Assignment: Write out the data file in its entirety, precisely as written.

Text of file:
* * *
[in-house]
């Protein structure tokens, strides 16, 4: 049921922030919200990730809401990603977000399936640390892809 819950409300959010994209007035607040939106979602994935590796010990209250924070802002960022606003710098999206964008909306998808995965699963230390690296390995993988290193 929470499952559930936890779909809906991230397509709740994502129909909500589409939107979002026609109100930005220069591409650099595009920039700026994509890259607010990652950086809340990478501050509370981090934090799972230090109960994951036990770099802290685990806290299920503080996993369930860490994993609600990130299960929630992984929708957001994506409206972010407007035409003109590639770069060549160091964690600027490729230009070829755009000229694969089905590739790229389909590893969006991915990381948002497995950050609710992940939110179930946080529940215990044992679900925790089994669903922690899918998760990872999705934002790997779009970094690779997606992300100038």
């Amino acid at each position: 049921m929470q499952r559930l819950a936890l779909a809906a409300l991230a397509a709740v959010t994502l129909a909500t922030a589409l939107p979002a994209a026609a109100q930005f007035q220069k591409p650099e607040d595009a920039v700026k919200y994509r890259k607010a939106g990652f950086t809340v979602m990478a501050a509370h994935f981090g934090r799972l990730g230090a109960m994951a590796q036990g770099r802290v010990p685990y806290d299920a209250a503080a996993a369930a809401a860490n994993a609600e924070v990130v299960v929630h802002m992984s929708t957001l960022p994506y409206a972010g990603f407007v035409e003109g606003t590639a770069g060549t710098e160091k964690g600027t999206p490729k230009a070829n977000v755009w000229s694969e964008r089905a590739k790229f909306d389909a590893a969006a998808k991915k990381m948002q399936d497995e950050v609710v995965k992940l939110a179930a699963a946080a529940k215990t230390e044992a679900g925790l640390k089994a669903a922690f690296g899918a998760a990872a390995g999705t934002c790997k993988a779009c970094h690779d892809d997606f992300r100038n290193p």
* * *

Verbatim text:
[in-house]
């Protein structure tokens, strides 16, 4: 049921922030919200990730809401990603977000399936640390892809 819950409300959010994209007035607040939106979602994935590796010990209250924070802002960022606003710098999206964008909306998808995965699963230390690296390995993988290193 929470499952559930936890779909809906991230397509709740994502129909909500589409939107979002026609109100930005220069591409650099595009920039700026994509890259607010990652950086809340990478501050509370981090934090799972230090109960994951036990770099802290685990806290299920503080996993369930860490994993609600990130299960929630992984929708957001994506409206972010407007035409003109590639770069060549160091964690600027490729230009070829755009000229694969089905590739790229389909590893969006991915990381948002497995950050609710992940939110179930946080529940215990044992679900925790089994669903922690899918998760990872999705934002790997779009970094690779997606992300100038």
């Amino acid at each position: 049921m929470q499952r559930l819950a936890l779909a809906a409300l991230a397509a709740v959010t994502l129909a909500t922030a589409l939107p979002a994209a026609a109100q930005f007035q220069k591409p650099e607040d595009a920039v700026k919200y994509r890259k607010a939106g990652f950086t809340v979602m990478a501050a509370h994935f981090g934090r799972l990730g230090a109960m994951a590796q036990g770099r802290v010990p685990y806290d299920a209250a503080a996993a369930a809401a860490n994993a609600e924070v990130v299960v929630h802002m992984s929708t957001l960022p994506y409206a972010g990603f407007v035409e003109g606003t590639a770069g060549t710098e160091k964690g600027t999206p490729k230009a070829n977000v755009w000229s694969e964008r089905a590739k790229f909306d389909a590893a969006a998808k991915k990381m948002q399936d497995e950050v609710v995965k992940l939110a179930a699963a946080a529940k215990t230390e044992a679900g925790l640390k089994a669903a922690f690296g899918a998760a990872a390995g999705t934002c790997k993988a779009c970094h690779d892809d997606f992300r100038n290193p």